This project seeks to advance large offshore vertical-axis wind turbine (VAWT) rotor technology from concept to lab-scale prototype stage through four major research thrusts:

  1. innovative aeroelastic rotor conceptual design,
  2. deep-water system design and cost analysis,
  3. rotor material and manufacturing strategies, and
  4. subscale rotor prototype design & testing.
VAWTs in deep-water have inherent advantages over HAWTs in deep-water, which is illustrated in the figure. This project aims to capitalize on these advantages for offshore wind cost reductions while addressing the key technical, design, and manufacturing challenges for VAWTs.

VAWTs in deep-water have inherent advantages over HAWTs in deep-water, which is illustrated in the figure. This project aims to capitalize on these advantages for offshore wind cost reductions while addressing the key technical, design, and manufacturing challenges for VAWTs.

The overarching project objective is to investigate the feasibility of the VAWT architecture for very large-scale deployment in the offshore environment. The most critical barrier to offshore wind, its high cost of energy (COE), is specifically targeted with the overall goal of achieving a 20% reduction in COE by applying VAWT rotor technology. We will achieve this goal by

  • developing innovative VAWT rotor designs that enable reliable, cost-effective, and easily manufactured rotors for deep-water offshore machines at the 10–20 MW scale;
  • demonstrating the potential for greater than 20% reduction in COE for a deep-water, floating VAWT system compared to current shallow-water horizontal-axis wind turbine (HAWT) systems;
  • developing manufacturing techniques, certification test methods, and a commercialization plan for offshore VAWT rotors in order to accelerate deployment; and
  • testing, in a wind tunnel and combined wind-wave tank, a proof-of-concept subscale, deep-water floating offshore wind turbine employing a VAWT rotor.
The Sandia design studies for VAWT rotors include an assessment of different rotor architectures, numbers of blades, and different material choices. A few of the configurations are shown here.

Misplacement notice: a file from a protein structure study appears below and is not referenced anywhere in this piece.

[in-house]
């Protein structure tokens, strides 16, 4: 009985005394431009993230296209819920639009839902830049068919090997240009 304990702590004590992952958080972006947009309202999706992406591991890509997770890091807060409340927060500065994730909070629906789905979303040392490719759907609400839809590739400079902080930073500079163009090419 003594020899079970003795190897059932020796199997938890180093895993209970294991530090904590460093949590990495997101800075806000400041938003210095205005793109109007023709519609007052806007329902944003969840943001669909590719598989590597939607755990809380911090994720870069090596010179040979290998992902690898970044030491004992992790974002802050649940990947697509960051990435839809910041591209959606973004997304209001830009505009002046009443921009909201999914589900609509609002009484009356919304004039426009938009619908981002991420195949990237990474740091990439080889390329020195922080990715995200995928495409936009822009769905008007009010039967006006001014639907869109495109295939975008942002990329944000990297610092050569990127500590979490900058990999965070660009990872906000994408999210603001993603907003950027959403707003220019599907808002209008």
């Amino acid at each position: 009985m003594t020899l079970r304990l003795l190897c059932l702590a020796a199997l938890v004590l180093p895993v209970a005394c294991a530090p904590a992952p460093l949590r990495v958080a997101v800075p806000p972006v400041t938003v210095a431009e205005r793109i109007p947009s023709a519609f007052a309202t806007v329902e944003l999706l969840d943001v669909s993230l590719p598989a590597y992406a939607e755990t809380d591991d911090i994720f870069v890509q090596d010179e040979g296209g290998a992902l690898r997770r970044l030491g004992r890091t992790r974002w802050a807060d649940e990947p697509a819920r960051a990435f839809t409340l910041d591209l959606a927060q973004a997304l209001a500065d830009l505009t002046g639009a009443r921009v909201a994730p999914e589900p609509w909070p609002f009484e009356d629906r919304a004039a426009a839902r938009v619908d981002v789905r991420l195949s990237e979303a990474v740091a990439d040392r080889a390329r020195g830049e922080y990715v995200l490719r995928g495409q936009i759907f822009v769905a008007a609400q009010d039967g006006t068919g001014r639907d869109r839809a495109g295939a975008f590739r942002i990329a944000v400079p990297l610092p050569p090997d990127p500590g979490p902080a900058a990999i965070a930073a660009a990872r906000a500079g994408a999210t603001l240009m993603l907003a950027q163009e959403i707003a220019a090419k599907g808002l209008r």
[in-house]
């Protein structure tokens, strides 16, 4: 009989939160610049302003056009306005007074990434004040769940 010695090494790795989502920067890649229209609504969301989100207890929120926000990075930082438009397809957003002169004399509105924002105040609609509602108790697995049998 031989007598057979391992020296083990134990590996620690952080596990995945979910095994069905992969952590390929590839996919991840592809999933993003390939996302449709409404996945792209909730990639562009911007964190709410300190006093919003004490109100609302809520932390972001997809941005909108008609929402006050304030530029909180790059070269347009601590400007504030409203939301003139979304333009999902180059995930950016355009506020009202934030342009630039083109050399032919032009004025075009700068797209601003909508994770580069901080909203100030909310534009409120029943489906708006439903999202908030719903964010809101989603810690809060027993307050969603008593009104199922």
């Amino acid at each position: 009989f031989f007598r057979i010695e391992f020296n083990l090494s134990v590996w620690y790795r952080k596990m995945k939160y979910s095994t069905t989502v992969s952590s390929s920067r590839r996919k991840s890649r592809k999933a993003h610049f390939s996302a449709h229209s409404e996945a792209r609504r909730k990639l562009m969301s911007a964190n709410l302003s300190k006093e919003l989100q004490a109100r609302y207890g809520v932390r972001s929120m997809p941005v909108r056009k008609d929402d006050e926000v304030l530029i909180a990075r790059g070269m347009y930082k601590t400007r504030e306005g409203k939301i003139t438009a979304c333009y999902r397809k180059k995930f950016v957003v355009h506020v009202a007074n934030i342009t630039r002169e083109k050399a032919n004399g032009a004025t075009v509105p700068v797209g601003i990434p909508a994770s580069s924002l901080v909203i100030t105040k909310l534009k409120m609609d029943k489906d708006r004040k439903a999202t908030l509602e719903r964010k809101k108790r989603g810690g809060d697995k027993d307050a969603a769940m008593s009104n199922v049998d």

The Sandia design studies for VAWT rotors include an assessment of different rotor architectures, numbers of blades, and different material choices. A few of the configurations are shown here.

An initial focus of our research has been VAWT code development and code coupling and design studies for VAWT rotor and floating platform. The figure shows several rotor configurations that we have analyzed. In addition, we have performed structural dynamics and resonance impact analyses to investigate the effect different support structures and number of blades on VAWT vibratory response and vibratory loading, which are key design drivers. Our future work includes plans for detailed system design studies and subscale testing.

For more information, please contact D. Todd Griffith.

Publications

  1. Sutherland, H.J., Berg, D.E., and Ashwill, T.D., “A Retrospective of VAWT Technology,” Sandia National Laboratories Technical Report, SAND2012-0304, January 2012.
  2. Owens, B., Hurtado, J., Barone, M., and Paquette, J., “An Energy Preserving Time Integration Method for Gyric Systems: Development of the Offshore Wind Energy Simulation Toolkit” Proceedings of the European Wind Energy Association Conference & Exhibition. Vienna, Austria, 2013.
  3. Owens, B.C., Hurtado, J.E., Paquette, J., Griffith, D.T., and Barone, M., “Aeroelastic Modeling of Large Offshore Vertical-axis Wind Turbines: Development of the Offshore Wind Energy Simulation Toolkit,” 54th AIAA/ASME/ASCE/AHS/ASC Structures, Structural Dynamics, and Materials Conference, April 8–11, 2013, Boston, MA, USA, AIAA-2013-1552.
  4. Owens, B.C., Griffith, D.T., and Hurtado, J.E., “Modal Dynamics and Stability of Large Multi-megawatt Deepwater Offshore Vertical-axis Wind Turbines: Initial Support Structure and Rotor Design Impact Studies,” 32nd ASME Wind Energy Symposium, National Harbor, MD, USA, January 2014.
  5. Ragni, D., Simao-Ferreira, C., and Barone, M., “Experimental and Numerical Investigation of an Optimized Airfoil for Vertical Axis Wind Turbines,” 32nd ASME Wind Energy Symposium, National Harbor, MD, USA, January 2014.
  6. Fowler, M.J., Owens, B.C., Goupee, A.J., Hurtado, J.E., Griffith, D.T., and Alves, M., “Hydrodynamic Module Coupling in the Offshore Wind Energy Simulation (OWENS) Toolkit,” Proceedings of the 33rd ASME International Conference on Ocean, Offshore and Arctic Engineering (OMAE2014), June 8–13, 2014, San Francisco, California, USA, Paper OMAE2014-24175.
  7. Owens, B.C., and Griffith, D.T., “Aeroelastic Stability Investigations of Large-scale Vertical Axis Wind Turbines,” Journal of Physics Conference Series, Science of Making Torque from Wind Conference, June 18–20, 2014, Lyngby, Denmark.
  8. Fowler, M., Bull, D., and Goupee, A, “A Comparison of Platform Options for Deep-water Floating Offshore Vertical Axis Wind Turbines: An Initial Study,” Sandia National Laboratories Technical Report, SAND2014-16800, August 2014.